Assadullah Souren Melikian-Chirvani, The Shah-Name Echoes in Sikh Poetry and the Origins of the Nihangs’ Name


The legacy of Iranian influence in Indian literary culture is clear in the Sikh epistle in Persian verse, the Zafar-Name (“The Book of Victory”), written by the 10th Sikh Guru, Guru Gobind Singh, to the Moghul emperor ‘Alamgir. The meter, the style with its archaic phrases, and occasionally the mood, reveal the Guru’s close familiarity with the 4/10th century “Book of Kings” [Shah-Name]. An even more marked Shah-Name influence can be detected in the enigmatic Fath-Name (“The Book of Conquest”),  preserved in fragmentary form.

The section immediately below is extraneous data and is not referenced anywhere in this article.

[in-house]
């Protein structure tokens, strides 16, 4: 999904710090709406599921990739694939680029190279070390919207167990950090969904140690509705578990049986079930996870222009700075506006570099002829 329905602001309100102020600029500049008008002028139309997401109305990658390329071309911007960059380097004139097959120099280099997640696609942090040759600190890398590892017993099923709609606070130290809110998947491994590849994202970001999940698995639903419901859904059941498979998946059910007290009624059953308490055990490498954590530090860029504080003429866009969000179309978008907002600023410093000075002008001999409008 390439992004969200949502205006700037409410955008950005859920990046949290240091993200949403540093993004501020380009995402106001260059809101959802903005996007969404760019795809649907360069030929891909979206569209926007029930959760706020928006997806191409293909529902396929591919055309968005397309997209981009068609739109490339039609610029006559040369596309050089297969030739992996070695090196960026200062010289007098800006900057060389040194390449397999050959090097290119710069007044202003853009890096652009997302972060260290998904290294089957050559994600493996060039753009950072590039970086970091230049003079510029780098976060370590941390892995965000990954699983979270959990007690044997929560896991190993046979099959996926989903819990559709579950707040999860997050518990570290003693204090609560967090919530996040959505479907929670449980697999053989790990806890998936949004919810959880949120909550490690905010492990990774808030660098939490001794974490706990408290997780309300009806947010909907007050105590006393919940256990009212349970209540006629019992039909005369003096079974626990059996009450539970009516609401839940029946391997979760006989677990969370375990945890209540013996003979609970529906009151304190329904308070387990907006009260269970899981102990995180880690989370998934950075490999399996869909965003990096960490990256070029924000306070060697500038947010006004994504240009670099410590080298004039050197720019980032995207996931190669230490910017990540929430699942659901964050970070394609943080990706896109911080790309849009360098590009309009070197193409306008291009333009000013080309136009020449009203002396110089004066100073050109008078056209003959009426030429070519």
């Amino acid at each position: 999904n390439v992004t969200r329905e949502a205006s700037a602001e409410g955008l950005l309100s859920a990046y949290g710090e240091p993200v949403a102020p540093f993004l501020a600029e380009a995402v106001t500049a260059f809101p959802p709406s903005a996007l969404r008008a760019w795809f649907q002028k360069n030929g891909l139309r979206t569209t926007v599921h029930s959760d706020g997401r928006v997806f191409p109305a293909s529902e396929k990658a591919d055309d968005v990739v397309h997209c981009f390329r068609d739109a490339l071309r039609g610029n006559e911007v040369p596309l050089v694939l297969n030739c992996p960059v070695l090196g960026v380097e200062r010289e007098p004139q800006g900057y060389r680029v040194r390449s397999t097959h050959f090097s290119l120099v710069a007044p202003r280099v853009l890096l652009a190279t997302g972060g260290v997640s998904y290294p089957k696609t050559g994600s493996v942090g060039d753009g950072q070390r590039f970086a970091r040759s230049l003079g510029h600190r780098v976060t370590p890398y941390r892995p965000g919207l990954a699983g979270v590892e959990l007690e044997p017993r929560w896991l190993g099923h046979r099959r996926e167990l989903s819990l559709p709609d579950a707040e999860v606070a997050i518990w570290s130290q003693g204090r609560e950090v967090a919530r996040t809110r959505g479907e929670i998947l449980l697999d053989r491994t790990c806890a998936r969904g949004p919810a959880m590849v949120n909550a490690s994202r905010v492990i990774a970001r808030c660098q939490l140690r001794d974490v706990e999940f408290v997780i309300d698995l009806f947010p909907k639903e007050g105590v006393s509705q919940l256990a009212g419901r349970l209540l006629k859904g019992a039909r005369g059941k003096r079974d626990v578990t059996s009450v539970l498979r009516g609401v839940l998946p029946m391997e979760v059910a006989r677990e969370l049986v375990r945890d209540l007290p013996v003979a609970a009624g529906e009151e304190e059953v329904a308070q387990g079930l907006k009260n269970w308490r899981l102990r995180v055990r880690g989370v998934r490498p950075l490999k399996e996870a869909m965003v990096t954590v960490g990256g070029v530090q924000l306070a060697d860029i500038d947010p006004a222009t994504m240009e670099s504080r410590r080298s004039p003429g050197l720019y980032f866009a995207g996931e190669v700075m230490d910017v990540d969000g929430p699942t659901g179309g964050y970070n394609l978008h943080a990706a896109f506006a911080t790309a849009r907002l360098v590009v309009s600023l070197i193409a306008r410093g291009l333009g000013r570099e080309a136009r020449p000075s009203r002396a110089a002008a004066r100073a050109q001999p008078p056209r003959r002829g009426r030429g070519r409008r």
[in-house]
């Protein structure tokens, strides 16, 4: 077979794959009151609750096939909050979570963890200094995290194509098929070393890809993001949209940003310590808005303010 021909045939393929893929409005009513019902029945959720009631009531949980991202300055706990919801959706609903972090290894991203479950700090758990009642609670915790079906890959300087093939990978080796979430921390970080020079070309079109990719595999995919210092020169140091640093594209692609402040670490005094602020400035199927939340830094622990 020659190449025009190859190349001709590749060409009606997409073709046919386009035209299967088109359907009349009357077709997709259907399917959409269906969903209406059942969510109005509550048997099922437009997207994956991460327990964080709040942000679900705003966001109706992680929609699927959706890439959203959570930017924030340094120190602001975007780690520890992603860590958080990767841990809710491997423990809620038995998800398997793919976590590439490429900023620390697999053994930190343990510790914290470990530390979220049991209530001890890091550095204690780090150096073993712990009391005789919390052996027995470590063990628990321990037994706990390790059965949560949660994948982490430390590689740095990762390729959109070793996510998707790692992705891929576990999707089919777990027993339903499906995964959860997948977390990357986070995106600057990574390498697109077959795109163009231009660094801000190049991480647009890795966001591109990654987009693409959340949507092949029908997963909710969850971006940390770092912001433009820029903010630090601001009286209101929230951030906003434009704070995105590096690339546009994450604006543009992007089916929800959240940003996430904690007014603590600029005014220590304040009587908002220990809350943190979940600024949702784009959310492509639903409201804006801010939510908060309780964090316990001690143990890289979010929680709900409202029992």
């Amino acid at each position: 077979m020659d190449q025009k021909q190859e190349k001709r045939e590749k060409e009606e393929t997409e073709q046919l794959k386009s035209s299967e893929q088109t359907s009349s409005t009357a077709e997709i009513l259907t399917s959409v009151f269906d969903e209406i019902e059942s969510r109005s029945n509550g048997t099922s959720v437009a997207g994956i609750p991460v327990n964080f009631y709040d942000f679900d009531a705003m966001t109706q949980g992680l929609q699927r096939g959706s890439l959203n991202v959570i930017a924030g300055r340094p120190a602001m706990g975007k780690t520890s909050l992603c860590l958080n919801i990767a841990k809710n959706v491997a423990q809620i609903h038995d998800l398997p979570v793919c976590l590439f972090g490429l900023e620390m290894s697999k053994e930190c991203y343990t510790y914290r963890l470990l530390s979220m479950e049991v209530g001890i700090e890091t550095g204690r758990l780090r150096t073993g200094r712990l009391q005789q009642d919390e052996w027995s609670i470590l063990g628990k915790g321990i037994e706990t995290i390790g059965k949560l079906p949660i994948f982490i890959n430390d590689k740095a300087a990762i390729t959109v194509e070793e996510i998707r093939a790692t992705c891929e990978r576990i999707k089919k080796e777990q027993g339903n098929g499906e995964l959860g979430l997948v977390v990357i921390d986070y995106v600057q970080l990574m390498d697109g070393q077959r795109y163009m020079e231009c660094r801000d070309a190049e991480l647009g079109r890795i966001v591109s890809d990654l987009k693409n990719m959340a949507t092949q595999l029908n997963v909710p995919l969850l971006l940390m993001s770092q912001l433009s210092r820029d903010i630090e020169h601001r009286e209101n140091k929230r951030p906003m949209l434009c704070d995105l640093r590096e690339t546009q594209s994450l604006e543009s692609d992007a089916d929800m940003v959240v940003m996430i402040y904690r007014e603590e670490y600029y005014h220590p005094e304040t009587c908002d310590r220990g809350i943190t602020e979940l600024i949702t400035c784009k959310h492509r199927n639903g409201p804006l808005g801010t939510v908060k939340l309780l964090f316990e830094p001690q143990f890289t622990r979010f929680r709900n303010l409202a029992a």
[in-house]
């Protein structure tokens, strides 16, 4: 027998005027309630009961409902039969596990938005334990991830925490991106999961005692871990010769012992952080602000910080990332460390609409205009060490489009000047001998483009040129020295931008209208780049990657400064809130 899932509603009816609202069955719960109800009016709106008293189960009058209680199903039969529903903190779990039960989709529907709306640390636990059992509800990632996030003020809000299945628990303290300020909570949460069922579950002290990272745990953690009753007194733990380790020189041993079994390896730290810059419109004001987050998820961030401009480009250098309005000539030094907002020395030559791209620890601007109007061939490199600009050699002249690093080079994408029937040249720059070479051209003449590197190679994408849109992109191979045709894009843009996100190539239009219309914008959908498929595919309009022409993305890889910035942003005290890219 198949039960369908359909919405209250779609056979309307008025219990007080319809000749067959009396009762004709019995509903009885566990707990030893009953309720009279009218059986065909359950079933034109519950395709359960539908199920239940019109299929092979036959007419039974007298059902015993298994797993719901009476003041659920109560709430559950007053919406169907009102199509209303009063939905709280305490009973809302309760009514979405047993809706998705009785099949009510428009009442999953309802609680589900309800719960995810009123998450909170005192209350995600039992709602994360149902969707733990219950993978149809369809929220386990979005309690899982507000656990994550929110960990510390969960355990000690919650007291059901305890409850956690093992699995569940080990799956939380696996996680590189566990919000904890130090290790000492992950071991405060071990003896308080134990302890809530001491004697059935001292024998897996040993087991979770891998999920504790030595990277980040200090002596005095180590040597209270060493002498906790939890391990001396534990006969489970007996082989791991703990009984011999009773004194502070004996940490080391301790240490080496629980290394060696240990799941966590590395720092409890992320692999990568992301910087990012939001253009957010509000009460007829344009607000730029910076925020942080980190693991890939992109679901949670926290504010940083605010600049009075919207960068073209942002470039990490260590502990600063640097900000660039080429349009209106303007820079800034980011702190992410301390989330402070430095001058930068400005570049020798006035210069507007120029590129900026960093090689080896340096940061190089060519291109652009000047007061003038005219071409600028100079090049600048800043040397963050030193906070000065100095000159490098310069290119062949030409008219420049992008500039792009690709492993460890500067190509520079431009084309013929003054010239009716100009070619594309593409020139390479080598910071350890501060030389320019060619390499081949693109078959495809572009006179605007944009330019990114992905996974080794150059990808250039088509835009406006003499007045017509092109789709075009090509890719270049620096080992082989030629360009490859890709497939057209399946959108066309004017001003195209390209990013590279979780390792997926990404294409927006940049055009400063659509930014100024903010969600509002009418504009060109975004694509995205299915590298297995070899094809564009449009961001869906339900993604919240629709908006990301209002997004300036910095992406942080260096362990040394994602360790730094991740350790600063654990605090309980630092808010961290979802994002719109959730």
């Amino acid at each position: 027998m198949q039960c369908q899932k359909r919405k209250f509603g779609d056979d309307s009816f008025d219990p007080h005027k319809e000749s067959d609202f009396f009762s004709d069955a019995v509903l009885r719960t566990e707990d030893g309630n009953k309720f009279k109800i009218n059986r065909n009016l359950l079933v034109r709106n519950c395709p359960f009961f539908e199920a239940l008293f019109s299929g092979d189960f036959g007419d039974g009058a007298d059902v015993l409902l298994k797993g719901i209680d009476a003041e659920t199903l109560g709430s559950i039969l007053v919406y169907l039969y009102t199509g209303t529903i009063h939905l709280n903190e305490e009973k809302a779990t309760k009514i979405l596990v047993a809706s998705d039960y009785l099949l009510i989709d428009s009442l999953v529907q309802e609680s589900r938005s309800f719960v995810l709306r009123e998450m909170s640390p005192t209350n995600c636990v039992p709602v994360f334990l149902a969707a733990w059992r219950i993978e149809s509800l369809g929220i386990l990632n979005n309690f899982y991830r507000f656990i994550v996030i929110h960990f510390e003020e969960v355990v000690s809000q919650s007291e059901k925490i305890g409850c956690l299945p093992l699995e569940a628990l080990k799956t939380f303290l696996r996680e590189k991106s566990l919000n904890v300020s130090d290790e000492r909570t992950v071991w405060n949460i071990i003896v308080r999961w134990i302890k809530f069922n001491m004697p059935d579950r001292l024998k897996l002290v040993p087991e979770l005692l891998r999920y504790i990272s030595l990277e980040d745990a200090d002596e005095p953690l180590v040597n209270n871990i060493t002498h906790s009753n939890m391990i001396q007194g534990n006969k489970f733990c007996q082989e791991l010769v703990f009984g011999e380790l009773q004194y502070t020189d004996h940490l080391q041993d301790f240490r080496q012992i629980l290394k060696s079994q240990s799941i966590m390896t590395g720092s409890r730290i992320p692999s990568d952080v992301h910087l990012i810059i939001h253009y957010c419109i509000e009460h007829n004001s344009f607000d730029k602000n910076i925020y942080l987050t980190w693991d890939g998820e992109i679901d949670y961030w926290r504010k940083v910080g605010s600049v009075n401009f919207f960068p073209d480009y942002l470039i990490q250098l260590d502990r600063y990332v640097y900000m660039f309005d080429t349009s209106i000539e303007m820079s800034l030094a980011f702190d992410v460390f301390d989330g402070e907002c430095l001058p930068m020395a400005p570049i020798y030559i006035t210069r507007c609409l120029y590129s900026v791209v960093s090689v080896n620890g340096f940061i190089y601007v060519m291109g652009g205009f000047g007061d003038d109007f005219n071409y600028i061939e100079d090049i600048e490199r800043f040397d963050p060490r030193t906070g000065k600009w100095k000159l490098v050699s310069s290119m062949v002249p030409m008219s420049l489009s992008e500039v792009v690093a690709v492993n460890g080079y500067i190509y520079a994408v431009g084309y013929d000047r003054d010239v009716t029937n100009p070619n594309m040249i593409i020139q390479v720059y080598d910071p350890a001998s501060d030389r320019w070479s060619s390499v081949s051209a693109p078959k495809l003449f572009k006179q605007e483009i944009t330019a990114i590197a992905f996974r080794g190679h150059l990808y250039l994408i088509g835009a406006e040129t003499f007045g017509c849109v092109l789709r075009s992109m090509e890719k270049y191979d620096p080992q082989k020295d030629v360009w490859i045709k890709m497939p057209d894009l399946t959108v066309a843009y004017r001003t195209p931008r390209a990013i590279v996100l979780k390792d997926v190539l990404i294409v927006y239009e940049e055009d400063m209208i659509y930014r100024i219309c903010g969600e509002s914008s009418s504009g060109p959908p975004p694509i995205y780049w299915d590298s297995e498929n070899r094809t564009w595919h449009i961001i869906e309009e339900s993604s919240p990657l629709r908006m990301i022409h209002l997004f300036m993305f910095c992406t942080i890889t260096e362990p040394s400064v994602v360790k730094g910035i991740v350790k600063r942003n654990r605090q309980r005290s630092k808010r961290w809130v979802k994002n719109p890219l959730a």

The continued influence of the Shah-Name on Sikh thinking resulted, among other things, in the adoption by a Sikh martial community of a Shah-Name metaphor as its name. They called themselves Nahangs, pronounced in present-day Panjab nihangs, “crocodiles.” Nahang, which appears in early Persian dictionaries as an image of ferocious courage, is used with unique emphasis in the Shah-Name, where it appears repeatedly in connection with heroes of exceptional courage and strength such as Rostam.
 




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